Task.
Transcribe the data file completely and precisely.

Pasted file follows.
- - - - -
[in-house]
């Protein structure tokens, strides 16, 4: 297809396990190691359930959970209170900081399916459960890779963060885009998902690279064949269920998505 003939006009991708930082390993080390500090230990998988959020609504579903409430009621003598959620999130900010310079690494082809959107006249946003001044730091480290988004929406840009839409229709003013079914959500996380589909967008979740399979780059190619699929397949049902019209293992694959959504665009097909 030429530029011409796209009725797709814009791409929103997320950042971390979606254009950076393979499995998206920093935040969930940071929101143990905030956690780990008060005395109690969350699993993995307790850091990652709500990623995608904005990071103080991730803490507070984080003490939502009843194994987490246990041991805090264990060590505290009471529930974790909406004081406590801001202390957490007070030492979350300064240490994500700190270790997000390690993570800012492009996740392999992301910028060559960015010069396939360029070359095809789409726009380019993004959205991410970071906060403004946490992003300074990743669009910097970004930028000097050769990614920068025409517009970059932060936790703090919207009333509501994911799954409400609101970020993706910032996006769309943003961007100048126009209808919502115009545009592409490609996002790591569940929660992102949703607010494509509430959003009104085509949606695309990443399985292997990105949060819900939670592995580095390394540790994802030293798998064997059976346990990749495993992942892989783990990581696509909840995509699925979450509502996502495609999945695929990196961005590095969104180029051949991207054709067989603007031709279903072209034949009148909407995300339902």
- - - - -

[in-house]
């Protein structure tokens, strides 16, 4: 297809396990190691359930959970209170900081399916459960890779963060885009998902690279064949269920998505 003939006009991708930082390993080390500090230990998988959020609504579903409430009621003598959620999130900010310079690494082809959107006249946003001044730091480290988004929406840009839409229709003013079914959500996380589909967008979740399979780059190619699929397949049902019209293992694959959504665009097909 030429530029011409796209009725797709814009791409929103997320950042971390979606254009950076393979499995998206920093935040969930940071929101143990905030956690780990008060005395109690969350699993993995307790850091990652709500990623995608904005990071103080991730803490507070984080003490939502009843194994987490246990041991805090264990060590505290009471529930974790909406004081406590801001202390957490007070030492979350300064240490994500700190270790997000390690993570800012492009996740392999992301910028060559960015010069396939360029070359095809789409726009380019993004959205991410970071906060403004946490992003300074990743669009910097970004930028000097050769990614920068025409517009970059932060936790703090919207009333509501994911799954409400609101970020993706910032996006769309943003961007100048126009209808919502115009545009592409490609996002790591569940929660992102949703607010494509509430959003009104085509949606695309990443399985292997990105949060819900939670592995580095390394540790994802030293798998064997059976346990990749495993992942892989783990990581696509909840995509699925979450509502996502495609999945695929990196961005590095969104180029051949991207054709067989603007031709279903072209034949009148909407995300339902």